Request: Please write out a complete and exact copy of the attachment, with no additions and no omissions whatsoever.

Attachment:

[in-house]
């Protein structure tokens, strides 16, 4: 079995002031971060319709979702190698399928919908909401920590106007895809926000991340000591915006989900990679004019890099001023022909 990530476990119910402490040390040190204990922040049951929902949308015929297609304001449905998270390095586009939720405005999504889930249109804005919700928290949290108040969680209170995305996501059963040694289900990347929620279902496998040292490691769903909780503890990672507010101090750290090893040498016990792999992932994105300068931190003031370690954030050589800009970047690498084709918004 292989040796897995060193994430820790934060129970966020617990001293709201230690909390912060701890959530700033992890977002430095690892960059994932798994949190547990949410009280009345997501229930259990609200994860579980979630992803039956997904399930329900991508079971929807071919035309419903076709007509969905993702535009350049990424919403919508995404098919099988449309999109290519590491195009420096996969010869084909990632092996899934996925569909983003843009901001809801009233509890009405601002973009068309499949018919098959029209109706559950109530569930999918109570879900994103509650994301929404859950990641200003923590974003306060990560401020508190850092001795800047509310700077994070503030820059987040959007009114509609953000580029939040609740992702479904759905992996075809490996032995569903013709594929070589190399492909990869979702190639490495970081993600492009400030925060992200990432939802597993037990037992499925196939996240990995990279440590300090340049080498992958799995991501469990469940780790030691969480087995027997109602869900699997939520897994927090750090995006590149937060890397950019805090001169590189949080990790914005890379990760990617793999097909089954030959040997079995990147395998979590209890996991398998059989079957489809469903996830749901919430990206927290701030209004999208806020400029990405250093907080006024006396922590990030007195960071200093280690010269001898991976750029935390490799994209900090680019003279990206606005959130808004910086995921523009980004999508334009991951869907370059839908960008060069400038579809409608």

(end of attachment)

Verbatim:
[in-house]
């Protein structure tokens, strides 16, 4: 079995002031971060319709979702190698399928919908909401920590106007895809926000991340000591915006989900990679004019890099001023022909 990530476990119910402490040390040190204990922040049951929902949308015929297609304001449905998270390095586009939720405005999504889930249109804005919700928290949290108040969680209170995305996501059963040694289900990347929620279902496998040292490691769903909780503890990672507010101090750290090893040498016990792999992932994105300068931190003031370690954030050589800009970047690498084709918004 292989040796897995060193994430820790934060129970966020617990001293709201230690909390912060701890959530700033992890977002430095690892960059994932798994949190547990949410009280009345997501229930259990609200994860579980979630992803039956997904399930329900991508079971929807071919035309419903076709007509969905993702535009350049990424919403919508995404098919099988449309999109290519590491195009420096996969010869084909990632092996899934996925569909983003843009901001809801009233509890009405601002973009068309499949018919098959029209109706559950109530569930999918109570879900994103509650994301929404859950990641200003923590974003306060990560401020508190850092001795800047509310700077994070503030820059987040959007009114509609953000580029939040609740992702479904759905992996075809490996032995569903013709594929070589190399492909990869979702190639490495970081993600492009400030925060992200990432939802597993037990037992499925196939996240990995990279440590300090340049080498992958799995991501469990469940780790030691969480087995027997109602869900699997939520897994927090750090995006590149937060890397950019805090001169590189949080990790914005890379990760990617793999097909089954030959040997079995990147395998979590209890996991398998059989079957489809469903996830749901919430990206927290701030209004999208806020400029990405250093907080006024006396922590990030007195960071200093280690010269001898991976750029935390490799994209900090680019003279990206606005959130808004910086995921523009980004999508334009991951869907370059839908960008060069400038579809409608």